We looked into the large trunk and found things like my mother ,s wedding dress, or at least pieces of it. She had cut it down to make a regular dress for herself, so the trunk contained what was left of it- large sections of midnight blue silk velvet. We loved the feel of it and what the dress must have looked like. Both she and my father had photo albums, filled with small black and white pictures of them as young adults, but they looked pretty much the way they still looked, which was, to us, old. Their wedding picture showed them in front of a church in Holyoke,, Massachusetts, way up north. Daddy was wearing a suit, much like the suits he wore to work. Mother was wearing her velvet gown, with long, open sleeves, tied with ribbon at the wrists, and a wide brimmed hat.
We used to go through those little albums. Most of the photos in my father's were taken during his days at Auburn and was full of high jinks and silly poses. Mother's were from her late teens and early twenties, equally full of stringing poses, in middy blouse and bloomers, with her and her friends, hiking, swimming, and pretending to smoke with rolled up paper "cigarettes', dancing like Isadora Duncan in a meadow.
Our absolute favorite resource was their yearbooks. We practically memorized the names of some of their classmates. We loved the little paragraphs about each of the students. My father's claims "and his soul is full of automatic fire extinguishers." The yearbook also included each young man's nickname, which my father claimed were made up by the yearbook staff. His was "I . W . Harper," which we didn't get until we were much older. His best friend was " Swede" "Nelson, who became Uncle Nelson to us. Also pictured, as a sponsor of a ROTC unit, is Miss Zelda Sayre, of Montgomery. She would come up for the dances. My father knew her from home and was one of her partners on the dance floor. She later married a Yankee from Minnesota by the name of Scott and became a notorious representative of the Jazz Age.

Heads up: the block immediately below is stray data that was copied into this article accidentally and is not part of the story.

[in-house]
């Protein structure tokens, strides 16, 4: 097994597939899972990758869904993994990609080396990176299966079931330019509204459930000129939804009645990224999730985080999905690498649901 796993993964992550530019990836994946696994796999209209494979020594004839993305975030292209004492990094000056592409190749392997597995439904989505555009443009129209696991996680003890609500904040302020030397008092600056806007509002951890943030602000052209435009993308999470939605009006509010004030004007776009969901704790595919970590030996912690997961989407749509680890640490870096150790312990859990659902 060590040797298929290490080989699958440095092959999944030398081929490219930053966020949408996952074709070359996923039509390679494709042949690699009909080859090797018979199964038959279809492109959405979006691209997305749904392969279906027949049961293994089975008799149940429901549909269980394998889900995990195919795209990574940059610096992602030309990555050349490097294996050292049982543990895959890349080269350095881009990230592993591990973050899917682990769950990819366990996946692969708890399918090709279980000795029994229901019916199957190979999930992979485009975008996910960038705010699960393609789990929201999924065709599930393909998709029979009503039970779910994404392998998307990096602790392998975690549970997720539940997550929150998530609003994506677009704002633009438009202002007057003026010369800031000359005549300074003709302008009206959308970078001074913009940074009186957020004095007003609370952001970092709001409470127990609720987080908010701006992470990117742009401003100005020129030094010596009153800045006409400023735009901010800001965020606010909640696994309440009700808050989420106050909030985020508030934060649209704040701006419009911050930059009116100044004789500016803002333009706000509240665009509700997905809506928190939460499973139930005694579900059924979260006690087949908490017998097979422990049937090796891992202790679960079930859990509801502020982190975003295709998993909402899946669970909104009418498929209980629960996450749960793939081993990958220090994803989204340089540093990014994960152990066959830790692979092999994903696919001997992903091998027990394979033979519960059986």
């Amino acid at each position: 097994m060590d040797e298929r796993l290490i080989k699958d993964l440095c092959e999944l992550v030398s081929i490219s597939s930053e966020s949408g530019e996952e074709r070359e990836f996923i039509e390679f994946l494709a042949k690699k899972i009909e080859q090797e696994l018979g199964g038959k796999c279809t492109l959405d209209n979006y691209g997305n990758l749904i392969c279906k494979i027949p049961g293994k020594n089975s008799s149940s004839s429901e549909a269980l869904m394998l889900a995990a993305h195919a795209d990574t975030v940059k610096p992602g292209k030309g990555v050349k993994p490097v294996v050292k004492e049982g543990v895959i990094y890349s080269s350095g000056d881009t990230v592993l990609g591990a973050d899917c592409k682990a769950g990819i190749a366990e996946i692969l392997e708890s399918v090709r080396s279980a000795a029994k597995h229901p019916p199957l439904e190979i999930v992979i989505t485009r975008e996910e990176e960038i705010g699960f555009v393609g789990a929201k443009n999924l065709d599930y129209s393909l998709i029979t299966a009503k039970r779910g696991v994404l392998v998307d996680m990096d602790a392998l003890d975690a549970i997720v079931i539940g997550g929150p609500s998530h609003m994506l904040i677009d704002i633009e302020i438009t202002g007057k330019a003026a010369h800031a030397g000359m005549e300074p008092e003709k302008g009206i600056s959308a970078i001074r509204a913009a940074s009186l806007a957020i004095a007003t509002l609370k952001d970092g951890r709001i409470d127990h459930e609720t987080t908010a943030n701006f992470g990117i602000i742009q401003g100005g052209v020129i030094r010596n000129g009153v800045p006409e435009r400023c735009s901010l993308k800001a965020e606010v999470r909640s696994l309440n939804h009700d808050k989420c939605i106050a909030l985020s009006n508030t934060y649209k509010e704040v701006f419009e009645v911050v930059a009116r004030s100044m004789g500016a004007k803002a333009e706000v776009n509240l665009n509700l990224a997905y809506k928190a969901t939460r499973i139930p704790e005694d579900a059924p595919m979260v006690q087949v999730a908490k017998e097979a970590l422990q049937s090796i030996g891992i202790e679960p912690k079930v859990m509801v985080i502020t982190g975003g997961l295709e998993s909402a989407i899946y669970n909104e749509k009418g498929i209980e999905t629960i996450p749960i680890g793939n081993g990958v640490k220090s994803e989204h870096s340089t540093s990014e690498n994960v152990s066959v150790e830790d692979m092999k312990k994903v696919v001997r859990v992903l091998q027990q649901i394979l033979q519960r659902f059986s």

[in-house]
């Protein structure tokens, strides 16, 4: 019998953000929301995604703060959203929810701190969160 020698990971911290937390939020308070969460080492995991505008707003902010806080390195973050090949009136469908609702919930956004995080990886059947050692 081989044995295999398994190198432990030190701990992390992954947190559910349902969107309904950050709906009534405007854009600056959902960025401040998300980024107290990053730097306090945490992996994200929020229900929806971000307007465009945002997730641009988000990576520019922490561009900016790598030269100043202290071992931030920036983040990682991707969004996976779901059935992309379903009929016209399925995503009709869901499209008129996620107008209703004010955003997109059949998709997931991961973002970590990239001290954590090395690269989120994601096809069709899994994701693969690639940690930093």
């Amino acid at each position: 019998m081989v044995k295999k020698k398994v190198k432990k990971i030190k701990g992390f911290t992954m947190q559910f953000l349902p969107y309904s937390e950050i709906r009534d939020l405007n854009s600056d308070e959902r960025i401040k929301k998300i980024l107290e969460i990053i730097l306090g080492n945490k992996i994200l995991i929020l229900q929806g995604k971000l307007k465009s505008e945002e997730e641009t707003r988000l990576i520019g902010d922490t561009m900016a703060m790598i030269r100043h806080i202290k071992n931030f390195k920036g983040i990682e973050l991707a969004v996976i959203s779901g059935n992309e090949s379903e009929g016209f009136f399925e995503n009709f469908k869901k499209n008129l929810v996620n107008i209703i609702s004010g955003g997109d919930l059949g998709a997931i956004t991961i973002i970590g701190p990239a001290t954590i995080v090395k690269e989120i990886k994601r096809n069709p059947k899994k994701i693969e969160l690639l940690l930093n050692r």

Mother's high school annual was smaller, but we did the same thing, reading about all the old looking boys and girls of the class of 1917. When she went to her 25th reunion, we asked her especially find out about one Ambrose Shea, whose glossy black pompadour fascinated us. I think we knew these students better than she did. The little squib accompanying her photo mentioned her "three cornered smile," which she couldn't explain.
I still have one of the photo albums and both yearbooks. All are falling apart from our incessant paging through them all the years of our childhood. The young people in all of them still look old to me. My own children, so far as I know, have not found my own yearbooks interesting at all. They have probably done their share of snooping, and that's all right. Parents are mysterious creatures.